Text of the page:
Caring for your cat


Cats make great pets and owning one can be very rewarding.

Being a responsible cat owner means protecting your cat, other people’s pets, and the environment.  

Contrary to popular belief, cats don’t need to roam as long as their basic needs are met.

From 1 July 2020, Council's Dog and Cat Control Order 2019 will require owners to keep cats contained to their property between sunset and sunrise and prohibit cats from our sensitive environmental areas.

Now is a good time to prepare for these new requirements.


Ways to confine your cat

Cats can be confined to your property in one or more of the following ways: 

  • Indoors
  • Cat run or specially designed enclosure
  • Enclosing part of a property, e.g. a verandah
  • Cat proof fencing
  • In a shed (well ventilated/ insulated)

Council recognises that it is easier to train kittens for confinement, however all cats can be trained to come home at night, usually by adjusting their feed times.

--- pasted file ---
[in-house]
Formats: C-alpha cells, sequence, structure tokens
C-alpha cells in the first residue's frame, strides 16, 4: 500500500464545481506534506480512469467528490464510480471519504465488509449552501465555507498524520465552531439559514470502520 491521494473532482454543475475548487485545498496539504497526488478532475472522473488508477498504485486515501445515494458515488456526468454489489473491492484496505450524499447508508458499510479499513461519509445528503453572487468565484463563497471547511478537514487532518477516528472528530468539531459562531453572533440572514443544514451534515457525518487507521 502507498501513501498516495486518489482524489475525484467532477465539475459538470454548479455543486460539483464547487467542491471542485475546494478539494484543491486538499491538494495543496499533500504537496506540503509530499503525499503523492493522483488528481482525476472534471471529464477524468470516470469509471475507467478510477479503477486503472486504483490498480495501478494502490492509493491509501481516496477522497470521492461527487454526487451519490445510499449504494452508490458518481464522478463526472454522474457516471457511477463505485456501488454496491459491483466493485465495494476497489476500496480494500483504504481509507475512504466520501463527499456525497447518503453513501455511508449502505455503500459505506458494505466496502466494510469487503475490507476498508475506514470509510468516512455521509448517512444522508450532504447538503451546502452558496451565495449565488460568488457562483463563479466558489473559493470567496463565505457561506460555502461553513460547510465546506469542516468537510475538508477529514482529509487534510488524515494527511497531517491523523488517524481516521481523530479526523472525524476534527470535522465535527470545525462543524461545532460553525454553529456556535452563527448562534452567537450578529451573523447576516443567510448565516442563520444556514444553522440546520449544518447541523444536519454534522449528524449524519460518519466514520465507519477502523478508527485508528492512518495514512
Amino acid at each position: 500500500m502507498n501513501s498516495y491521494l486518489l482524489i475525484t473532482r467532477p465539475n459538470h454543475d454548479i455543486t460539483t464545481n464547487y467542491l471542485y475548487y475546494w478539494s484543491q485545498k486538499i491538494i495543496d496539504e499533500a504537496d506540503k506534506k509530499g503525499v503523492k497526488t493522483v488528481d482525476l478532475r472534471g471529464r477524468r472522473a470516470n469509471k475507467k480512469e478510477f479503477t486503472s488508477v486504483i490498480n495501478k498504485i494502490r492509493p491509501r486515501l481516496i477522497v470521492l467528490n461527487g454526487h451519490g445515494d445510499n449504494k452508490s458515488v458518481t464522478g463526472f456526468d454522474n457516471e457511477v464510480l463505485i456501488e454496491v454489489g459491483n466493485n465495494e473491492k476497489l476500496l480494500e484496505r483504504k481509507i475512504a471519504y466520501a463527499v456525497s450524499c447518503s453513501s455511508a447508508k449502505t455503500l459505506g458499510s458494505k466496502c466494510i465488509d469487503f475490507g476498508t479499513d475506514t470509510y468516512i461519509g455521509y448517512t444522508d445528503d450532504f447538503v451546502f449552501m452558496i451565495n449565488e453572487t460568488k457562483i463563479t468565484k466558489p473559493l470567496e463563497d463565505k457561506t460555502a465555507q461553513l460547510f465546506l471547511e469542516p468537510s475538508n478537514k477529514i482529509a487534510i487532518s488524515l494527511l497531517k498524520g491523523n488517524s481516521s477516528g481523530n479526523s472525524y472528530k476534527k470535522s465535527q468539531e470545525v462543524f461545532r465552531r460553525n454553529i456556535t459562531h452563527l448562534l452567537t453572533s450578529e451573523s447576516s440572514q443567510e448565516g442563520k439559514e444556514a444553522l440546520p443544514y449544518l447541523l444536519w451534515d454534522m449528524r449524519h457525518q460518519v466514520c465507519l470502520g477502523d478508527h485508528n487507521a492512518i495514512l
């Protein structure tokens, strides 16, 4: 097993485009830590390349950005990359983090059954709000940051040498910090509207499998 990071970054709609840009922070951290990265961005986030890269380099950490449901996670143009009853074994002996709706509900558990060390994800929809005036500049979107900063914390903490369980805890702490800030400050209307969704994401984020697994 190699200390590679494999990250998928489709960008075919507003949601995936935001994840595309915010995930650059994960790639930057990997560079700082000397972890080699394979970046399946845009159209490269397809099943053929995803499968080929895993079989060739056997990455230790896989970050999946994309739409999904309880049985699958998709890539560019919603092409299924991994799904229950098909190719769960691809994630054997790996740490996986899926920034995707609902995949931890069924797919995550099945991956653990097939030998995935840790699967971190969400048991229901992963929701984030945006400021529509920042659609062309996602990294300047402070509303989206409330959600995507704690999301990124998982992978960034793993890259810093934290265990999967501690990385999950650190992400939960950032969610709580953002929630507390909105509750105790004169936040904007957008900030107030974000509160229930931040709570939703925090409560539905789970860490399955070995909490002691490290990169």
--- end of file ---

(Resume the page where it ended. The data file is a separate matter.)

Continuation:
Helpful links


Why do I need to confine my cat?

When cats are outdoors they can attack wildlife, get hit by cars, be injured or injure other cats, and also spread disease.

They can also spray, howl, and annoy neighbours and their pets, especially during mating season. 

Aside from being a legal requirement, there are many benefits to containing your cat:

  • Your cat will be healthier and live longer. It is less likely to be involved in an accident or be exposed to potentially fatal diseases
  • Your cat is less likely to get lost (saving a trip to the pound)
  • Your cat won’t annoy neighbours
  • Less hunting and predation of wildlife, which helps the Macedon Ranges environment flourish. 

Building cat enclosures and making behavioural adjustments for your cat does take time. It is therefore important for cat owners to act now before the 1 July sunset to sunrise curfew begins.


Cat curfew background and consultation

The Paws for Thought consultation into the review of dog on-and-off leash areas and the potential introduction of a cat curfew in the shire was held in late 2018.

For more information about the consultation process, recommendations and Council decisions, see Paws for Thought consultation